Gina Rinehart, the billionaire mining heiress, is betting big on iron ore with the construction of the $10 billion Roy Hill Mine in Australia’s outback.
The mine could be the world's last big iron ore mine for years to come in the Australian outback as iron ore prices continue to tumble.
Since construction of the $10 billion Roy Hill mine began four years ago in partnership with South Korean steelmaker POSCO, Japan's Marubeni Corp and Taiwan's China Steel Corp, iron ore prices have slumped 70 percent and forecasters see worse to come, Reuters reported.
Blueprints for new mines are being abandoned from Australia to Guinea, with a West Africa mine shelved this month after commodities group Glencore conceded there was no prospect for a "profitable development."
Analysts blame a massive rise in production on overestimates of China's appetite for imported ore by sector titans Vale of Brazil and Australians Rio Rinto and BHP Billiton.
Together with Australia's Fortescue Metals, these companies added 234 Mt (256 million st) of iron ore in the past two years - five times yearly U.S. consumption - and intend to inject another 196 Mt (216 million st) by 2020.
Their strategy is to eliminate competition, even it means driving down the price to the break-even point.
The Roy Hill mine will add another 55 Mt (61 million st) of high-grade ore.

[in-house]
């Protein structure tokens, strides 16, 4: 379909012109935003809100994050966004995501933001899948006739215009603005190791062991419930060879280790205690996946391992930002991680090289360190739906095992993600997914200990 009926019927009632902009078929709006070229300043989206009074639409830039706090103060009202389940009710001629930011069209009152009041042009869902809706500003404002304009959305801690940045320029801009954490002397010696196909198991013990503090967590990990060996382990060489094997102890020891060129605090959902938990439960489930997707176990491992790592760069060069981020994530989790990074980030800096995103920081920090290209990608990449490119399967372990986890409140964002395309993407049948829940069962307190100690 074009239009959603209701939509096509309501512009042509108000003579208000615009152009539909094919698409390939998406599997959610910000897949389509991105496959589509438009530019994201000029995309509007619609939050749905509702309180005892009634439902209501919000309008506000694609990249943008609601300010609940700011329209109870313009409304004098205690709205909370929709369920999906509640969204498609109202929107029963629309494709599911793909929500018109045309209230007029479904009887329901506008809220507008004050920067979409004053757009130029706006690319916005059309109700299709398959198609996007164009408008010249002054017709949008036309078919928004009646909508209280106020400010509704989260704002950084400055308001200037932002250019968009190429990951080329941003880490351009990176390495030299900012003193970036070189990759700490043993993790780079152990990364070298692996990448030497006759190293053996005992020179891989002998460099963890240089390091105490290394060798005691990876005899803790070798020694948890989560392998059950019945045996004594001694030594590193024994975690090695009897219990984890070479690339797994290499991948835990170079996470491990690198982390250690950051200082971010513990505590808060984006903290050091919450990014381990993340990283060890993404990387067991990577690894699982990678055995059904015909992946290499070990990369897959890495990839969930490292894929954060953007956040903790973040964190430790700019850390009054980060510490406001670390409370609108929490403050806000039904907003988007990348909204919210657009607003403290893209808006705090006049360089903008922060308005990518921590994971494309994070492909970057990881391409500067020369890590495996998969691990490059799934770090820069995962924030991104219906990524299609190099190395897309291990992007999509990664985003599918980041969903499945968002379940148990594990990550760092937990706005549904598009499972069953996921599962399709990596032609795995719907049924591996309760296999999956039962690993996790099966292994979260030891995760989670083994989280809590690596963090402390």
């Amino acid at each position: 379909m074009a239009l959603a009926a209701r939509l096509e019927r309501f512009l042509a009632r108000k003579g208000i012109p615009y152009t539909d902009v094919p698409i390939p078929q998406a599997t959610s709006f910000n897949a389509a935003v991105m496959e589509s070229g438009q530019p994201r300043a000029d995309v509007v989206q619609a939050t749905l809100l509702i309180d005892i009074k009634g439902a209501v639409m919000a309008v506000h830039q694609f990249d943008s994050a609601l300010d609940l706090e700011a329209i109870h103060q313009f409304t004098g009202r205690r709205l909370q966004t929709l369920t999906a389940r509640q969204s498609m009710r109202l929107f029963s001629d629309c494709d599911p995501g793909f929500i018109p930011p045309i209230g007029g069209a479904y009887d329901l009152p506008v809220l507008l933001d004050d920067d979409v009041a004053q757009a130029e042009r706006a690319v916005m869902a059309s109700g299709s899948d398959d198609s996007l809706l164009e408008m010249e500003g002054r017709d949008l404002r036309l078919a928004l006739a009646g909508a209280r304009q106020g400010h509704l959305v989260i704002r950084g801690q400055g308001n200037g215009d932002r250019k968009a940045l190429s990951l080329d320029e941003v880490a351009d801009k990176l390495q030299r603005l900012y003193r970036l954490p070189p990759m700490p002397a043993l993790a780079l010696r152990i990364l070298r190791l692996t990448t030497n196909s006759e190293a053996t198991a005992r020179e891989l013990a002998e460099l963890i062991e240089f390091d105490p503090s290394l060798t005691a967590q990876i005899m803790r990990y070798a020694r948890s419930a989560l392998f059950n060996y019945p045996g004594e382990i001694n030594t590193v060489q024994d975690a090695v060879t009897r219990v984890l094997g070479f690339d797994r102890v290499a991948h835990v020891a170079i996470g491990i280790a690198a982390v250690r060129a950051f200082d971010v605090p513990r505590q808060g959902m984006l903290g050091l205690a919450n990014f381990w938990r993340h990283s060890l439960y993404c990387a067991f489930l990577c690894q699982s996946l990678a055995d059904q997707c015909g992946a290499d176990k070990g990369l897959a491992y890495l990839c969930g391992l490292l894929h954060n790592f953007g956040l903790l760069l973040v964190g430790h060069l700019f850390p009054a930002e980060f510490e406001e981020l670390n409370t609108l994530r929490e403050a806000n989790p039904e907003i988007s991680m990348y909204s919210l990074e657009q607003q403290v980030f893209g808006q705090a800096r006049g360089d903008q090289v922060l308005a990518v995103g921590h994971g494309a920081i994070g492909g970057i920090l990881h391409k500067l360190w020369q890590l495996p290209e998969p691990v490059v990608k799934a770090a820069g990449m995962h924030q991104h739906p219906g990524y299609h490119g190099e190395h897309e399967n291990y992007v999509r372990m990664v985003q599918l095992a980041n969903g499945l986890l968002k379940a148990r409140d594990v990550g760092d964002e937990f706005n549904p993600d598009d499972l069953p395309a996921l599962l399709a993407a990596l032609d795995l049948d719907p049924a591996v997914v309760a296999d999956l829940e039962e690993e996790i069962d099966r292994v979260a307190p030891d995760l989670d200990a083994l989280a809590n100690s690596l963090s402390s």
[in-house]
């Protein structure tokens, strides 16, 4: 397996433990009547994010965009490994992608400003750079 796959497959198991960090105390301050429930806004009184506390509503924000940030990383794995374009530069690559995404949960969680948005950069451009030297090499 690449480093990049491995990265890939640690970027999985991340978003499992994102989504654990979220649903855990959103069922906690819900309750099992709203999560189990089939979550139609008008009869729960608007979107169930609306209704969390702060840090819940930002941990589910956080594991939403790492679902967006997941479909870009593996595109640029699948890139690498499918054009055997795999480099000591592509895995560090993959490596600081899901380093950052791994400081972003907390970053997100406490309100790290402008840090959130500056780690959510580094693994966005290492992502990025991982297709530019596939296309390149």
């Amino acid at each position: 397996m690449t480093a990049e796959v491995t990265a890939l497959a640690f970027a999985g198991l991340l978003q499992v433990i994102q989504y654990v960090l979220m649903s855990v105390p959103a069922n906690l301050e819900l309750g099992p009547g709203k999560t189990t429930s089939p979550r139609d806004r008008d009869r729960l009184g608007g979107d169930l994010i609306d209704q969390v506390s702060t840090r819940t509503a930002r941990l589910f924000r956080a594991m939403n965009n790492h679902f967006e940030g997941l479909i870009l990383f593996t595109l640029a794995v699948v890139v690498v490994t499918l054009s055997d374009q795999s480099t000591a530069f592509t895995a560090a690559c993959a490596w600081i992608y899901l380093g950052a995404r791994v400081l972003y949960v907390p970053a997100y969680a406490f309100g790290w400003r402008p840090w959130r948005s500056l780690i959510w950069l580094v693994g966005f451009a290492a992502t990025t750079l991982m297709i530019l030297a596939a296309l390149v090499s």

Rinehart's estimated A$14.8 billion ($11.3 billion) fortune comes from royalties negotiated by her father, Lang Hancock, after he discovered vast iron ore deposits in 1952.
Rinehart personally led the way in obtaining $7.2 billion in debt funding for construction, finally securing a deal in March last year for the Roy Hill Mine. By September, Rinehart wants to see the first ore from the mine ready for loading.
"In terms of the iron ore price, I wish it was two years ago. All we can do is deal with the situation we have," said Roy Hill Chief Executive Barry Fitzgerald.
"There's no doubt both the shareholders and the financiers would like us very much to complete the project, to commission it and then ramp up as efficiently and as effectively as we can."
Roy Hill hopes to set itself apart through its international partners, who hold a combined 30 percent stake and plan to buy half the mine's output.
That cuts exposure to China, which accounts for the bulk of the world's seaborne iron ore market, but where signs are emerging that demand is peaking.
The mine should also benefit from the quality of its ore. About 60 percent of the mine's yield will be in lump form, which fetches about a $10 per tone premium over the benchmark as it requires less processing.
But the project still faces hurdles, with production costs likely to be above its larger rivals given the need to mine deeper to get at its ore, according to analysts.